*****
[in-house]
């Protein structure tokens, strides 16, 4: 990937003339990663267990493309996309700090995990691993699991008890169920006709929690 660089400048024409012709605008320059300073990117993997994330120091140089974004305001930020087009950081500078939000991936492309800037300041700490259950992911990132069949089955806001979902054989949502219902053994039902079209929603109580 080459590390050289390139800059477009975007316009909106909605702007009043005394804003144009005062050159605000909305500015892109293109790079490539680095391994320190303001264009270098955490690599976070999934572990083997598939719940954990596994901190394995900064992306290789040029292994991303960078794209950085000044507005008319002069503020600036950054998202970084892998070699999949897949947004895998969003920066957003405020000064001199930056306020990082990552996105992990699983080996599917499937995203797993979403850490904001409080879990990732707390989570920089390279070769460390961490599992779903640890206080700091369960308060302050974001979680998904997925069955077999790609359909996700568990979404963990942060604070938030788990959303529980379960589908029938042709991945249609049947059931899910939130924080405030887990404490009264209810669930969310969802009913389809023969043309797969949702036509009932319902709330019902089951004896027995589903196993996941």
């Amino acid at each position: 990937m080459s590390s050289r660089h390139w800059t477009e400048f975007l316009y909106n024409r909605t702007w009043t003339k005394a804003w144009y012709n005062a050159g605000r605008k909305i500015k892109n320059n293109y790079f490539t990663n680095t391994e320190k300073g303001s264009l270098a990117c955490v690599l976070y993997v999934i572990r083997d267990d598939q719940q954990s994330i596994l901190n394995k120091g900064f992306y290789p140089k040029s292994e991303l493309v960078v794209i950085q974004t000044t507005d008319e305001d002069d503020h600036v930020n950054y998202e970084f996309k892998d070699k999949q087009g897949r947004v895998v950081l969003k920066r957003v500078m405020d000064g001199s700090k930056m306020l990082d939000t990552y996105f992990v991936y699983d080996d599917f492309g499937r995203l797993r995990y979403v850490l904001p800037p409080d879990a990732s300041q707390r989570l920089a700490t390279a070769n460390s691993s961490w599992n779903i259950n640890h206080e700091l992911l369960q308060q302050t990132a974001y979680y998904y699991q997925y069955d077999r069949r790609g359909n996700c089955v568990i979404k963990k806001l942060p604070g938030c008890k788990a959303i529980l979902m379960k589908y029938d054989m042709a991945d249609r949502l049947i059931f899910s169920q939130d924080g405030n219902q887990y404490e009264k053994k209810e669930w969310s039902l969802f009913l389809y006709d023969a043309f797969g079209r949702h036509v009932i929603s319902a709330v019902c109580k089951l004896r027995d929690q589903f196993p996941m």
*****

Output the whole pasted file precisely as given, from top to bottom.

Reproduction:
[in-house]
């Protein structure tokens, strides 16, 4: 990937003339990663267990493309996309700090995990691993699991008890169920006709929690 660089400048024409012709605008320059300073990117993997994330120091140089974004305001930020087009950081500078939000991936492309800037300041700490259950992911990132069949089955806001979902054989949502219902053994039902079209929603109580 080459590390050289390139800059477009975007316009909106909605702007009043005394804003144009005062050159605000909305500015892109293109790079490539680095391994320190303001264009270098955490690599976070999934572990083997598939719940954990596994901190394995900064992306290789040029292994991303960078794209950085000044507005008319002069503020600036950054998202970084892998070699999949897949947004895998969003920066957003405020000064001199930056306020990082990552996105992990699983080996599917499937995203797993979403850490904001409080879990990732707390989570920089390279070769460390961490599992779903640890206080700091369960308060302050974001979680998904997925069955077999790609359909996700568990979404963990942060604070938030788990959303529980379960589908029938042709991945249609049947059931899910939130924080405030887990404490009264209810669930969310969802009913389809023969043309797969949702036509009932319902709330019902089951004896027995589903196993996941």
């Amino acid at each position: 990937m080459s590390s050289r660089h390139w800059t477009e400048f975007l316009y909106n024409r909605t702007w009043t003339k005394a804003w144009y012709n005062a050159g605000r605008k909305i500015k892109n320059n293109y790079f490539t990663n680095t391994e320190k300073g303001s264009l270098a990117c955490v690599l976070y993997v999934i572990r083997d267990d598939q719940q954990s994330i596994l901190n394995k120091g900064f992306y290789p140089k040029s292994e991303l493309v960078v794209i950085q974004t000044t507005d008319e305001d002069d503020h600036v930020n950054y998202e970084f996309k892998d070699k999949q087009g897949r947004v895998v950081l969003k920066r957003v500078m405020d000064g001199s700090k930056m306020l990082d939000t990552y996105f992990v991936y699983d080996d599917f492309g499937r995203l797993r995990y979403v850490l904001p800037p409080d879990a990732s300041q707390r989570l920089a700490t390279a070769n460390s691993s961490w599992n779903i259950n640890h206080e700091l992911l369960q308060q302050t990132a974001y979680y998904y699991q997925y069955d077999r069949r790609g359909n996700c089955v568990i979404k963990k806001l942060p604070g938030c008890k788990a959303i529980l979902m379960k589908y029938d054989m042709a991945d249609r949502l049947i059931f899910s169920q939130d924080g405030n219902q887990y404490e009264k053994k209810e669930w969310s039902l969802f009913l389809y006709d023969a043309f797969g079209r949702h036509v009932i929603s319902a709330v019902c109580k089951l004896r027995d929690q589903f196993p996941m």